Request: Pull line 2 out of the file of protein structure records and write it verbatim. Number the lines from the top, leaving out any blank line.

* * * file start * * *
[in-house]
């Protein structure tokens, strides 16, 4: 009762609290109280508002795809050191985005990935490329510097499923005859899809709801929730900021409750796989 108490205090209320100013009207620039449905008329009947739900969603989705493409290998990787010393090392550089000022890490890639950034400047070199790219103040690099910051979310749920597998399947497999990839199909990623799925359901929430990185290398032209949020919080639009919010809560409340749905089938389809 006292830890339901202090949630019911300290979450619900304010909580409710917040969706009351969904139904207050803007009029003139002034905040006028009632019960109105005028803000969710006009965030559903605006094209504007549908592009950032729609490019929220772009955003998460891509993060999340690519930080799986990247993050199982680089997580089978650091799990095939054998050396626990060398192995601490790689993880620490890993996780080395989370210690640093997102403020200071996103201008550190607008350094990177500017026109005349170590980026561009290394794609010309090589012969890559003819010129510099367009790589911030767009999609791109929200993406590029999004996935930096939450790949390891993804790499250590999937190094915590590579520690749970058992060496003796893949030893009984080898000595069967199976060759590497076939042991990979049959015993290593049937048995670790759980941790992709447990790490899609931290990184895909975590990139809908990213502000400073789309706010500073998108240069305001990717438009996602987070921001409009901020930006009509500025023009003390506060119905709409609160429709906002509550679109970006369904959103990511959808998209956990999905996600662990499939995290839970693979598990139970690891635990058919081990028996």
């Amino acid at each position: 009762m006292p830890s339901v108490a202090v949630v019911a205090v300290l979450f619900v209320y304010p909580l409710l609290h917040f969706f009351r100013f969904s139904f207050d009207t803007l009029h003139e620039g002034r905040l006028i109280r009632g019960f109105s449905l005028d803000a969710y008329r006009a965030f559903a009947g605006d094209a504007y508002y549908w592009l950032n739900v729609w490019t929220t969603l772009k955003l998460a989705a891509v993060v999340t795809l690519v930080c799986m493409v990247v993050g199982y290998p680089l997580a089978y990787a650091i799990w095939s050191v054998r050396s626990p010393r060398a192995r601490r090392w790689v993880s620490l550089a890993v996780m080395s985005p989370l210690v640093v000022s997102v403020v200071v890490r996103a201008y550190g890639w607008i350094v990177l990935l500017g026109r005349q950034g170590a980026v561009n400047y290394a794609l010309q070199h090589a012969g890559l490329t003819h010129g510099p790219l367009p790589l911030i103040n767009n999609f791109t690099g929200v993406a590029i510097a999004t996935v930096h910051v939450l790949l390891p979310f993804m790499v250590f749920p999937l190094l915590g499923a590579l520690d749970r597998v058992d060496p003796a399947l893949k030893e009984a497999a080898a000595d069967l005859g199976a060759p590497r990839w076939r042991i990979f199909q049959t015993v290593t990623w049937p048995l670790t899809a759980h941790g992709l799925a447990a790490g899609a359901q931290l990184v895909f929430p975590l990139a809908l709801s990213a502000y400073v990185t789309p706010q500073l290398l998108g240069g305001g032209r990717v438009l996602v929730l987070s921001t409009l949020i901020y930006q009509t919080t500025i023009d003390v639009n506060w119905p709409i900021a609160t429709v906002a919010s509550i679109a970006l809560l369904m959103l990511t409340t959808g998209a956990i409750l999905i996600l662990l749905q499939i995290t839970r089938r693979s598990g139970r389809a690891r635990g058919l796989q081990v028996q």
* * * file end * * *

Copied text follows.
């Protein structure tokens, strides 16, 4: 009762609290109280508002795809050191985005990935490329510097499923005859899809709801929730900021409750796989 108490205090209320100013009207620039449905008329009947739900969603989705493409290998990787010393090392550089000022890490890639950034400047070199790219103040690099910051979310749920597998399947497999990839199909990623799925359901929430990185290398032209949020919080639009919010809560409340749905089938389809 006292830890339901202090949630019911300290979450619900304010909580409710917040969706009351969904139904207050803007009029003139002034905040006028009632019960109105005028803000969710006009965030559903605006094209504007549908592009950032729609490019929220772009955003998460891509993060999340690519930080799986990247993050199982680089997580089978650091799990095939054998050396626990060398192995601490790689993880620490890993996780080395989370210690640093997102403020200071996103201008550190607008350094990177500017026109005349170590980026561009290394794609010309090589012969890559003819010129510099367009790589911030767009999609791109929200993406590029999004996935930096939450790949390891993804790499250590999937190094915590590579520690749970058992060496003796893949030893009984080898000595069967199976060759590497076939042991990979049959015993290593049937048995670790759980941790992709447990790490899609931290990184895909975590990139809908990213502000400073789309706010500073998108240069305001990717438009996602987070921001409009901020930006009509500025023009003390506060119905709409609160429709906002509550679109970006369904959103990511959808998209956990999905996600662990499939995290839970693979598990139970690891635990058919081990028996």